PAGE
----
Can There Be Full Excuses for Morally Wrong Actions?

Abstract
Most people (and philosophers) distinguish between performing a morally wrong action and being blameworthy for having performed that action, and believe that an individual can be fully excused for having performed a wrong action. My purpose is to reject this claim. More precisely, I defend what I call the "Dependence Claim": A's doing X is wrong only if A is blameworthy for having done X. I consider three cases in which, according to the traditional view, a wrong action could be excused: duress, mental illness, and mistake. I try to show that the reasons for excusing in either case are not relevantly distinguishable from the reasons for claiming that the prima facie wrong action is not wrong all things considered
Keywords Analytic Philosophy  Contemporary Philosophy  Philosophy of Mind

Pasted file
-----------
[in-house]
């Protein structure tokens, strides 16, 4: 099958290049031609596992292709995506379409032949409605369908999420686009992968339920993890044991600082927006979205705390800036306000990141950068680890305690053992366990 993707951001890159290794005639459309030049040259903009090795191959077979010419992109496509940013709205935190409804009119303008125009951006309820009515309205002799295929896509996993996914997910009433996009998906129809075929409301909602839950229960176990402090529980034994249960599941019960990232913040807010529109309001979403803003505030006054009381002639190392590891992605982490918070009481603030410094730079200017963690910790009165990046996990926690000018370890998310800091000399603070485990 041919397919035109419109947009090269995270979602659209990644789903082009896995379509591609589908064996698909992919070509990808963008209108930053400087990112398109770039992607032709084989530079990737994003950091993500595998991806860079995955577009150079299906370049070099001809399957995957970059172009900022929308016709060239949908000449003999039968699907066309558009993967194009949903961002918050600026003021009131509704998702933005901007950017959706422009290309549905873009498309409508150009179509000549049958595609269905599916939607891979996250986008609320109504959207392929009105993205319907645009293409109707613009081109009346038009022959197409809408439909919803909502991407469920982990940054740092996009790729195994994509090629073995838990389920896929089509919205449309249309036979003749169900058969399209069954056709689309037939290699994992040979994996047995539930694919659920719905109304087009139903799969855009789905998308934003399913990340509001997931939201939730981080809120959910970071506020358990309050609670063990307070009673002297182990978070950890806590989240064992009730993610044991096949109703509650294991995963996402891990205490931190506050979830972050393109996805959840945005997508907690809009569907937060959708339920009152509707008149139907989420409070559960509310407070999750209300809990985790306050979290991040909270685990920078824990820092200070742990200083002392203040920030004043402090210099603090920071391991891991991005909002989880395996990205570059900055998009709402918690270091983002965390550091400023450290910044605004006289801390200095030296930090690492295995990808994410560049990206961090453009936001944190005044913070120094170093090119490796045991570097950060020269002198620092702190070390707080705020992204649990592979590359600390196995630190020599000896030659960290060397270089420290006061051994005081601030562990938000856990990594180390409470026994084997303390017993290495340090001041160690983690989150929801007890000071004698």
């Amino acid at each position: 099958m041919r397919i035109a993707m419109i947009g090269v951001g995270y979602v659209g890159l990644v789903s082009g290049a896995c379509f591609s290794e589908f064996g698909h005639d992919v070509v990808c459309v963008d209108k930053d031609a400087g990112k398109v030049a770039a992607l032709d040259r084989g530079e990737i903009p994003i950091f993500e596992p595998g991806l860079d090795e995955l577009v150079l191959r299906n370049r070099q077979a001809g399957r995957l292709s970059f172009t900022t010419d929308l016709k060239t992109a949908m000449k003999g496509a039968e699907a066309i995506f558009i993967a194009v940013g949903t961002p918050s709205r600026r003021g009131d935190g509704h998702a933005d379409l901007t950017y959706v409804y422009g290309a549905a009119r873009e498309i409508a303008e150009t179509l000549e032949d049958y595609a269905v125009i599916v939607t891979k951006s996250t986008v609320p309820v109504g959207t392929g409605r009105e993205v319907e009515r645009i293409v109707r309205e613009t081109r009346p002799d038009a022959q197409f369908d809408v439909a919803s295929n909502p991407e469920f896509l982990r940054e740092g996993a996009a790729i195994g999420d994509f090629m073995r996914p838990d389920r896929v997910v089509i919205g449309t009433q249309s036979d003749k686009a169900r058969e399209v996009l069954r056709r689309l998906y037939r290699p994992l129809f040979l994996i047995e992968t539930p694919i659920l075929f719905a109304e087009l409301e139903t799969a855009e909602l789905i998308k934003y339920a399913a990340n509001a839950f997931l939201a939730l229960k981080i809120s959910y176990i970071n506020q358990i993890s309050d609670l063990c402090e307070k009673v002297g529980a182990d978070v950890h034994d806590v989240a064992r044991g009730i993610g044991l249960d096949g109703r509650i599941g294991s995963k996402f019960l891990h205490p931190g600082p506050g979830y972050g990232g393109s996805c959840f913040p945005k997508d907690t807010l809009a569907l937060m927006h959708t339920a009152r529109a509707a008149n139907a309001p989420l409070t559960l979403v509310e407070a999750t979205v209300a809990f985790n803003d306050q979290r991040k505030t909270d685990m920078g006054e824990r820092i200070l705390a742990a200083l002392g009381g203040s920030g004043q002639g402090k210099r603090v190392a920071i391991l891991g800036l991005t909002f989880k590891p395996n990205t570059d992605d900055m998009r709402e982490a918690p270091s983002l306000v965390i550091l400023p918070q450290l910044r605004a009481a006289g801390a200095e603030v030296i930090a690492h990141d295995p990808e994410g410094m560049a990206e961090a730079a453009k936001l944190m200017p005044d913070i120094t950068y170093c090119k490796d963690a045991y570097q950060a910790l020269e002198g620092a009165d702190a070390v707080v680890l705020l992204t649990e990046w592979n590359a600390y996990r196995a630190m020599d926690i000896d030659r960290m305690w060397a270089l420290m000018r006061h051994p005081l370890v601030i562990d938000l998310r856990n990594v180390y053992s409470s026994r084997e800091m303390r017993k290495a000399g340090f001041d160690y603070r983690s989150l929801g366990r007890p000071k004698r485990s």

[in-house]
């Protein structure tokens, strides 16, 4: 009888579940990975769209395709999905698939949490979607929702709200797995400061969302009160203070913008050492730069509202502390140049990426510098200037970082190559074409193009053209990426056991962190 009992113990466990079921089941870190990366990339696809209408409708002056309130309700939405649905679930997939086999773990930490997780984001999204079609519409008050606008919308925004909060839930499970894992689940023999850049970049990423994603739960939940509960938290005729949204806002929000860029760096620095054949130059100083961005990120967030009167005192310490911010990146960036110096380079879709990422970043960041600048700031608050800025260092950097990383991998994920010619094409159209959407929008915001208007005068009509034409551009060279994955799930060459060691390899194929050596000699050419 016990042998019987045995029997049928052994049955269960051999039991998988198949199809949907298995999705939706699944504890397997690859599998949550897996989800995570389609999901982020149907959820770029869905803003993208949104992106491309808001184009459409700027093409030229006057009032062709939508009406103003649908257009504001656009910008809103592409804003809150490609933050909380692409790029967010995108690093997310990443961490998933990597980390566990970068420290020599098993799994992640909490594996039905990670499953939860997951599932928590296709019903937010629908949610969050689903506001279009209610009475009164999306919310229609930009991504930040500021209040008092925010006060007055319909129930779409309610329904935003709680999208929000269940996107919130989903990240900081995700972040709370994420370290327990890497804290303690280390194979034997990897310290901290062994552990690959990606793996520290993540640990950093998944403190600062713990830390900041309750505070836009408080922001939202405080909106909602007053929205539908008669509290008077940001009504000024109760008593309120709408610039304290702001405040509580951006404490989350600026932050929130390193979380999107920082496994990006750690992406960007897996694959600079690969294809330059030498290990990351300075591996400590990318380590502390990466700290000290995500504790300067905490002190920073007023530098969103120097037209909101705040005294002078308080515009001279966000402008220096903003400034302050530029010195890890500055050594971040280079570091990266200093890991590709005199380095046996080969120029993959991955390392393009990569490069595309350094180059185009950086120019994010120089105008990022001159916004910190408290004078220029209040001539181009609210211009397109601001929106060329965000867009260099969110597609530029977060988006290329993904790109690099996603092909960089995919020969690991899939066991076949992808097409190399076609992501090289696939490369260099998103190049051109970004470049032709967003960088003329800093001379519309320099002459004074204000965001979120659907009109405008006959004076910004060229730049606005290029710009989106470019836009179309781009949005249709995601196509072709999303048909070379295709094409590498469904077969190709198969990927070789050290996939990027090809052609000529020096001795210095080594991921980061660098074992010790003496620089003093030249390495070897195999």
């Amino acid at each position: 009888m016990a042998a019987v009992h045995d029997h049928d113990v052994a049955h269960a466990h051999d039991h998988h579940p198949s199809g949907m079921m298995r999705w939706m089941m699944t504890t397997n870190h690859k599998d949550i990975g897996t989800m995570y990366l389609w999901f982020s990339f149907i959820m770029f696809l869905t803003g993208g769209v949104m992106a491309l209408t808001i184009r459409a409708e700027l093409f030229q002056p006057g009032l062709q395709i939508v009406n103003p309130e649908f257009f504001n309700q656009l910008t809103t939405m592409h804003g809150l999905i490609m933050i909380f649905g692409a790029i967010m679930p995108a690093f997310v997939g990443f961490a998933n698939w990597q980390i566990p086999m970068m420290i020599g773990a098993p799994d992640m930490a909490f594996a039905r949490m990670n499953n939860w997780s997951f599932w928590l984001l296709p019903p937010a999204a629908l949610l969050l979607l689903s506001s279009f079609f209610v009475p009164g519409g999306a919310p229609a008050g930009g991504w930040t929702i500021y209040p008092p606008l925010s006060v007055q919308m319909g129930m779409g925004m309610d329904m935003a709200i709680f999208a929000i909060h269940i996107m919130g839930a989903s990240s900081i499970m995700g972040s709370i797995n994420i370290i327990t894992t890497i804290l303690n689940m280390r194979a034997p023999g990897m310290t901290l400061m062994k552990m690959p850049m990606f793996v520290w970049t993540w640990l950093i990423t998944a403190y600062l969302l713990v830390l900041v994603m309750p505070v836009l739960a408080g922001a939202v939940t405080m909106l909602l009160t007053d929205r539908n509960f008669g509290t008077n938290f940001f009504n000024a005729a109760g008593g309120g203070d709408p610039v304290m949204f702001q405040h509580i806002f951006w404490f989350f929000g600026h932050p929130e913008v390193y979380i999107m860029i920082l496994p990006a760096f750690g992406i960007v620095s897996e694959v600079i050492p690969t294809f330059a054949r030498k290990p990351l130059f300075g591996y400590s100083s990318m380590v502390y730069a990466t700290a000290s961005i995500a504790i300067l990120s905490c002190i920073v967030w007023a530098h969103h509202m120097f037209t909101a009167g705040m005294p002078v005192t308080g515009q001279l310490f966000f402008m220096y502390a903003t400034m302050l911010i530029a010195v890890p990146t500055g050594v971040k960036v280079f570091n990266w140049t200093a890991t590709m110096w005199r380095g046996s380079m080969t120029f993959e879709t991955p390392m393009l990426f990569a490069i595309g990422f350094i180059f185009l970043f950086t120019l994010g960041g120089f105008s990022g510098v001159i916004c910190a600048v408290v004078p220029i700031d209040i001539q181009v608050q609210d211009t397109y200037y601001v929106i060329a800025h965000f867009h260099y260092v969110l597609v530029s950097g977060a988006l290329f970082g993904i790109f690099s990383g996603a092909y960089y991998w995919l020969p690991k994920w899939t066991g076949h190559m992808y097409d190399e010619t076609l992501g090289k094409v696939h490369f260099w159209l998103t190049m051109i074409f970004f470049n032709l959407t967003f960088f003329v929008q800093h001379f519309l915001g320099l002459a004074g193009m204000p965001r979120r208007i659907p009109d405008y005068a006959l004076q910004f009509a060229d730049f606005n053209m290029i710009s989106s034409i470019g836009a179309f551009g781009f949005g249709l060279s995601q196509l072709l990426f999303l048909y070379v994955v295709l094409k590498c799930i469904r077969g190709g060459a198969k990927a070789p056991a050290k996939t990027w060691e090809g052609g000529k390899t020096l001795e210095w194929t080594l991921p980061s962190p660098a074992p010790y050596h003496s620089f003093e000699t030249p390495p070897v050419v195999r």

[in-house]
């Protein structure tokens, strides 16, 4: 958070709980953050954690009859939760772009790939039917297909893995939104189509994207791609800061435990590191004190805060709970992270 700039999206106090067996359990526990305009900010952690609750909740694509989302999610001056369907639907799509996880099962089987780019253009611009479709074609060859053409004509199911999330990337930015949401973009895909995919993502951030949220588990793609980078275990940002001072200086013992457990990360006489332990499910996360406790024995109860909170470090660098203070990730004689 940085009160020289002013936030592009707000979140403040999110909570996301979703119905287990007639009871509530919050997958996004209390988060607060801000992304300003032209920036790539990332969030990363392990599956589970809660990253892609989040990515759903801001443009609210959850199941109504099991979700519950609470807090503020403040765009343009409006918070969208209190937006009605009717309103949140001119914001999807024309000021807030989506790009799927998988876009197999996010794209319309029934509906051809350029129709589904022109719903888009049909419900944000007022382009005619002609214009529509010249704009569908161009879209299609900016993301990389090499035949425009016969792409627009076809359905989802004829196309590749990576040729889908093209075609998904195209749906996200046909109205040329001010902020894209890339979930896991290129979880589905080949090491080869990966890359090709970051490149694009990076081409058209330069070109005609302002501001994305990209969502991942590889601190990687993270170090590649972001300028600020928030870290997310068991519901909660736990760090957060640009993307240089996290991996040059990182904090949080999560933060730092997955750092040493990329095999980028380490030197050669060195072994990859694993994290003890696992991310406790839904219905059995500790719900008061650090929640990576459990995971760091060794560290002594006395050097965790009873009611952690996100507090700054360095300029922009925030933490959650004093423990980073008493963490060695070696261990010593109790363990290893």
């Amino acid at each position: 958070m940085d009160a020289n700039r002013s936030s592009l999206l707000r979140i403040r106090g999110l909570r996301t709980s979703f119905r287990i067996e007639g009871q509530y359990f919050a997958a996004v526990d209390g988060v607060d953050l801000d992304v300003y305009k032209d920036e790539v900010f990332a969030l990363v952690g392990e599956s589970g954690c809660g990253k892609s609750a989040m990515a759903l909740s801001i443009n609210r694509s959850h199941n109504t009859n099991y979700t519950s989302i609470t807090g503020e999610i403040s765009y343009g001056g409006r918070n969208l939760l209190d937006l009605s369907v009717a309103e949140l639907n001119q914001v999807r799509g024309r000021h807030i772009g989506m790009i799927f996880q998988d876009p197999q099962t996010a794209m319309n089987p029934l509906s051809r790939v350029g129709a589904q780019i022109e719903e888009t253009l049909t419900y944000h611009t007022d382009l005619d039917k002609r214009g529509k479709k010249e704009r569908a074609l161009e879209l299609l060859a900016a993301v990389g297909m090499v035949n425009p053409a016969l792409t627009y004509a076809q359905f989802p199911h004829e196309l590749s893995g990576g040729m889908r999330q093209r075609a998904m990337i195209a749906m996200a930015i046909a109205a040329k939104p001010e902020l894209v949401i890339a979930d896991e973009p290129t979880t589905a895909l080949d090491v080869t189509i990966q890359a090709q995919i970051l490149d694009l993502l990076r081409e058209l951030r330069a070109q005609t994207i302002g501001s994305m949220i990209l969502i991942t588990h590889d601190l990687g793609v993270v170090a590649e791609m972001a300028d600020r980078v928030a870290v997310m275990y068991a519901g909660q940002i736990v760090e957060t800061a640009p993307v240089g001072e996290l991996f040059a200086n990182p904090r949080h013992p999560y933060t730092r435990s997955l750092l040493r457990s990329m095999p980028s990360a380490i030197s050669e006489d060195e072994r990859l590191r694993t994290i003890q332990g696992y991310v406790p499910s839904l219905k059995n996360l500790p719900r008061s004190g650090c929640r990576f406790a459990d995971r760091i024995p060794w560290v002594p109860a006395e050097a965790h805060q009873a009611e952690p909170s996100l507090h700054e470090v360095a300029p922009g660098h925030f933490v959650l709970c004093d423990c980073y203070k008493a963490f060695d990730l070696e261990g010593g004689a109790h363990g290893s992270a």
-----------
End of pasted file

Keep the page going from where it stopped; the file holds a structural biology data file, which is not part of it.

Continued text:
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ISBN(s) 0031-8205
DOI 10.1111/j.1933-1592.2006.tb00607.x
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References found in this work BETA
Philosophical Papers.J. L. Austin - 1961 - Oxford University Press.
The Realm of Rights.Judith Jarvis Thomson - 1990 - Harvard University Press.
The Concept of Moral Obligation.Michael J. Zimmerman - 1996 - Cambridge University Press.

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Citations of this work BETA
The Normativity of Rationality.Benjamin Kiesewetter - 2017 - Oxford: Oxford University Press.
Recklessness, Willful Ignorance, and Exculpation.Michael J. Zimmerman - 2018 - Criminal Law and Philosophy 12 (2):327-339.

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